Mr. Speaker, I want to say to my hon. friend that the decision of the federal court indicated clearly that the government should spell out, in unmistakable language, what we thought we had done in the original request to bring the commission to a close by the end of June, and that is that we would not be asking the commissioners to report on matters which they had not looked into or which they did not feel were appropriate to report on.

What is going to be happening is, at the end of June, after two years of hearings, 125 witnesses and hundreds of thousands of pages of documents, the commission of inquiry on Somalia will report on those matters it has had an opportunity to evaluate and which the commissioners feel are important to report on.

Somalia Inquiry
Oral Question Period

2:45 p.m.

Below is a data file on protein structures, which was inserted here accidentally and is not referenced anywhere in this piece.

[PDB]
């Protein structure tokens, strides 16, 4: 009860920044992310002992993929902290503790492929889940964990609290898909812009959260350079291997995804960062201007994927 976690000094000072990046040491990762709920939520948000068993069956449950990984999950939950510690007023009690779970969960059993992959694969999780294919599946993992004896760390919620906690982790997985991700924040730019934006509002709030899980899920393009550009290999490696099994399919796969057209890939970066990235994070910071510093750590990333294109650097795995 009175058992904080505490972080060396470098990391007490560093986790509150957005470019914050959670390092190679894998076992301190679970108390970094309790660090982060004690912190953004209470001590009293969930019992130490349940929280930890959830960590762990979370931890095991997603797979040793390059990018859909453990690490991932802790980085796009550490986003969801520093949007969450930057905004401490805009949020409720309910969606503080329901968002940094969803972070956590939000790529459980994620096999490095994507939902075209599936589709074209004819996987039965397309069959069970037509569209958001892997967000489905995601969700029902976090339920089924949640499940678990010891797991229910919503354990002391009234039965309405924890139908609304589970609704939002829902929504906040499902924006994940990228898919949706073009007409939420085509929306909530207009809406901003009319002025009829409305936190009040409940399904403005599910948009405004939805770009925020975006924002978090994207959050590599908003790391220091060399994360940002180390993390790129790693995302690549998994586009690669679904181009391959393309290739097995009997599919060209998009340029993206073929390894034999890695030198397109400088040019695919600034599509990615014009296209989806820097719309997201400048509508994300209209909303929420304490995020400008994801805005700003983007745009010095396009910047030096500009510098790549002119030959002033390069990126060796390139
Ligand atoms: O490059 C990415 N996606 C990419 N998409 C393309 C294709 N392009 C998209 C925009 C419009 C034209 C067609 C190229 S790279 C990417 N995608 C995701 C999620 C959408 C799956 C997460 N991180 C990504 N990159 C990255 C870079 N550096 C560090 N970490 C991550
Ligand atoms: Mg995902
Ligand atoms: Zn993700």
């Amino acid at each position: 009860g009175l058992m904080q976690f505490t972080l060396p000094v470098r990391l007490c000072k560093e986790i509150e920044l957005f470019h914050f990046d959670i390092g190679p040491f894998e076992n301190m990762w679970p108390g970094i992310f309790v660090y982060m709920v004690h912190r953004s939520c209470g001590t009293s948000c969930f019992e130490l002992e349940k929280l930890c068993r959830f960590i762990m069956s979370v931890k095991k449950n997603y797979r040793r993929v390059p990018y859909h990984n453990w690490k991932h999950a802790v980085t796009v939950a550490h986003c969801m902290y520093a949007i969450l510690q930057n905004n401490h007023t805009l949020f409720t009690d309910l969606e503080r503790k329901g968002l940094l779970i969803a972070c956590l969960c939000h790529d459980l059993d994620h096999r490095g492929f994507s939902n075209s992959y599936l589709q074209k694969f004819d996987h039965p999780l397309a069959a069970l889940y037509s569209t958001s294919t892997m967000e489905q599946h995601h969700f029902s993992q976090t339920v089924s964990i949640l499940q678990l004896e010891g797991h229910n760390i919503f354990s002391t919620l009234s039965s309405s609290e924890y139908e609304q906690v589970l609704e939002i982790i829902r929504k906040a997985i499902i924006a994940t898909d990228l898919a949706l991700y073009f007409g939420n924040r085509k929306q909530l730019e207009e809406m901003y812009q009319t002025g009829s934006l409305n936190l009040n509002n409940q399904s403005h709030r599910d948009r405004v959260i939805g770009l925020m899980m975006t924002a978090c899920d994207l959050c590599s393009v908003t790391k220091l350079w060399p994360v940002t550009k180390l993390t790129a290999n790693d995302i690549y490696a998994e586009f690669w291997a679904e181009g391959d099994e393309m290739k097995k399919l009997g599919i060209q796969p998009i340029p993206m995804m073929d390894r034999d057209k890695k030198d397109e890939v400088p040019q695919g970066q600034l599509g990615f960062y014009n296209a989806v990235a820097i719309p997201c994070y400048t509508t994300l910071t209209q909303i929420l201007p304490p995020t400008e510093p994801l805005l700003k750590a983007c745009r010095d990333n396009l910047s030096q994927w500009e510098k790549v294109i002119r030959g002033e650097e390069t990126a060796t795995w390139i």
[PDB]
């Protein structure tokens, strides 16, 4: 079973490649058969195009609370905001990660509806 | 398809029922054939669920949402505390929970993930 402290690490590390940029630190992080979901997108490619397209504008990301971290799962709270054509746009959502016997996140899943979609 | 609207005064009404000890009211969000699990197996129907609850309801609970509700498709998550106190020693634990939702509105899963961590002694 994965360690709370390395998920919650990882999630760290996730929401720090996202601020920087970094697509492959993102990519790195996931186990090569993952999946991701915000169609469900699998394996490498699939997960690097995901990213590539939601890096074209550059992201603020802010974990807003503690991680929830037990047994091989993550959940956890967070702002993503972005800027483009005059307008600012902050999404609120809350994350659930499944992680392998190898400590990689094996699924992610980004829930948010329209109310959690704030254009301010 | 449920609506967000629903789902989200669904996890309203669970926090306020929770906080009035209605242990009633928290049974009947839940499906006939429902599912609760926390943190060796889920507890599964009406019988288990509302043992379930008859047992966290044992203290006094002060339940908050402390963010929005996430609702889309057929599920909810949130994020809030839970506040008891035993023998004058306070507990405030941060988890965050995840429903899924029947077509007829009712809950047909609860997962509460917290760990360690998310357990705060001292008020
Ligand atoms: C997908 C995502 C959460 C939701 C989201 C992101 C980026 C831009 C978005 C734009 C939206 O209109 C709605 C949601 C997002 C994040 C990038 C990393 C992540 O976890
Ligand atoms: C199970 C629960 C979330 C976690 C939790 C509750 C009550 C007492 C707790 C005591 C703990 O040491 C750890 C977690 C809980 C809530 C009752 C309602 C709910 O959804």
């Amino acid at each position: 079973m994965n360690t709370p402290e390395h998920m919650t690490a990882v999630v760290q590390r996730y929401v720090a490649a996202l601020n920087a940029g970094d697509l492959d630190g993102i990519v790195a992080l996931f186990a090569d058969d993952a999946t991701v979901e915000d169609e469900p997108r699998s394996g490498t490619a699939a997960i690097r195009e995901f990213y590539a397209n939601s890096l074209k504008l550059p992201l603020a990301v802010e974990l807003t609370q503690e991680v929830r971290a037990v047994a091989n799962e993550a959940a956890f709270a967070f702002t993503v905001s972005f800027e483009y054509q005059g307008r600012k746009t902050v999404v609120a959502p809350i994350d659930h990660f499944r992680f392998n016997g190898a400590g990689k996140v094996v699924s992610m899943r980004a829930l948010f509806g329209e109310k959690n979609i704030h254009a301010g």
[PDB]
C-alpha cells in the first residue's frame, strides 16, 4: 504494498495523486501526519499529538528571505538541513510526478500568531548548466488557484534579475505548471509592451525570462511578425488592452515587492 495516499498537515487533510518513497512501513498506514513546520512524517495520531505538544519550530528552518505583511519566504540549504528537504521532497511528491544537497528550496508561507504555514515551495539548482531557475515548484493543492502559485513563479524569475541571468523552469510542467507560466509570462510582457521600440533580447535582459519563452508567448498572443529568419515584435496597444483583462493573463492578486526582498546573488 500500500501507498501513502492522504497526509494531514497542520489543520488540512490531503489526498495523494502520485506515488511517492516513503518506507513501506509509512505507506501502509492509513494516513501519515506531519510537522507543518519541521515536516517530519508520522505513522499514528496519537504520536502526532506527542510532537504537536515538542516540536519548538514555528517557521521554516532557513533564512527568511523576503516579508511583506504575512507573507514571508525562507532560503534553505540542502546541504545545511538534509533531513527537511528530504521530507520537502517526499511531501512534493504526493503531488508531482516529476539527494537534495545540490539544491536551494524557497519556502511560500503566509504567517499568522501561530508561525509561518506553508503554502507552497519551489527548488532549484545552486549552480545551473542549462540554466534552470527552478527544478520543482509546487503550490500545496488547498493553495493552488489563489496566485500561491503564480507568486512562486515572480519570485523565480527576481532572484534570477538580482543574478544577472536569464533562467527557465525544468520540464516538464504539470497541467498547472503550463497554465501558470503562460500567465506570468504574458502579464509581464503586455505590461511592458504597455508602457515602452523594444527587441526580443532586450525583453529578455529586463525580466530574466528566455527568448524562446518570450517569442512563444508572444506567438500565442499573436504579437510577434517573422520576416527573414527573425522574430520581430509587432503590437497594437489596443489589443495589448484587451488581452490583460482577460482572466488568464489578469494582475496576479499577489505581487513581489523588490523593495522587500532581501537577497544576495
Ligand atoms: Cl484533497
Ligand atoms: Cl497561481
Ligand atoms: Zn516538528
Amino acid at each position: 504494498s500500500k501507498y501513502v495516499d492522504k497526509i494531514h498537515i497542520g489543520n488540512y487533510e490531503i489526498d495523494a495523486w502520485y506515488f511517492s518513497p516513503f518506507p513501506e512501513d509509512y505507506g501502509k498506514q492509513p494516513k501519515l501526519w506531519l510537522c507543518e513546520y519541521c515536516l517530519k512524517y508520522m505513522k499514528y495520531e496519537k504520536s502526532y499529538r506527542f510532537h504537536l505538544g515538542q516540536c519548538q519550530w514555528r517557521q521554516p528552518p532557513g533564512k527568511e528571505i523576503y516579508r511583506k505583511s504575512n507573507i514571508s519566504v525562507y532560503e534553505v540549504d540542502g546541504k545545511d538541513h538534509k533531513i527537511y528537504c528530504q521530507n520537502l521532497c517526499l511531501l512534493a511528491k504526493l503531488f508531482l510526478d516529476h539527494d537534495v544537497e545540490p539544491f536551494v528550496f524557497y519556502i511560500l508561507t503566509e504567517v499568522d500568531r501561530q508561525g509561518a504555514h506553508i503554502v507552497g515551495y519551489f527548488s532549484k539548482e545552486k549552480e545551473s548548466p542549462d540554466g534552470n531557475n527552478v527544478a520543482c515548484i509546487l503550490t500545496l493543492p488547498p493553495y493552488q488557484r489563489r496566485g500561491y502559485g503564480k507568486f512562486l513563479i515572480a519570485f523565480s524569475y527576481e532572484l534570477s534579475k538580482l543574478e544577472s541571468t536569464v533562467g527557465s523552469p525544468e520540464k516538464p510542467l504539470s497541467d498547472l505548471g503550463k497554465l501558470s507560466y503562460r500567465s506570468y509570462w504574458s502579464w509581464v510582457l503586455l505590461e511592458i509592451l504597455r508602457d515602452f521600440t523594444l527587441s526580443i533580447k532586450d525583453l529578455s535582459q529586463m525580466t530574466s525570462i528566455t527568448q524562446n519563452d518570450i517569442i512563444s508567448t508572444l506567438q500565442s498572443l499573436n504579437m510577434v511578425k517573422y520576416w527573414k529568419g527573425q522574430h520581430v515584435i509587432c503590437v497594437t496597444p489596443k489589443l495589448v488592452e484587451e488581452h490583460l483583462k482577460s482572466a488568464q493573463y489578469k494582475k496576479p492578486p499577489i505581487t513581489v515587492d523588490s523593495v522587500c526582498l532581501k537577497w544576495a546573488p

Reform

Bob Mills Red Deer, AB

Mr. Speaker, two years ago in the House the former minister stood and said we are going to get to the bottom of this; whatever it takes, we will get to the truth.

The promise was made to the Canadian people, it was made to our troops who are out there trying to do their job, that the inquiry will go right to the top and get to the truth. Now we hear that we will change the mandate.

With its terrible record of broken promises and utter disrespect for judicial hearings and quasi-judicial bodies, why should Canadians ever believe this government again?

Somalia Inquiry
Oral Question Period

2:45 p.m.

Acadie—Bathurst
New Brunswick

Liberal

Douglas Young Minister of National Defence and Minister of Veterans Affairs

Mr. Speaker, the hon. member and his party, I know, have a long record of unmitigated support for the justice and court system of Canada. We have heard many times in here over the last three years the great respect Reformers have for the justice system.

What I would suggest to the hon. member is that if he wants to find out how the Canadian forces feel about the decisions of the government, he might demonstrate his intestinal fortitude and go on to the bases in this country and-

Somalia Inquiry
Oral Question Period

2:45 p.m.

Some hon. members

Oh, oh.

Somalia Inquiry
Oral Question Period

2:45 p.m.

The Speaker

Order. The hon. member for Davenport.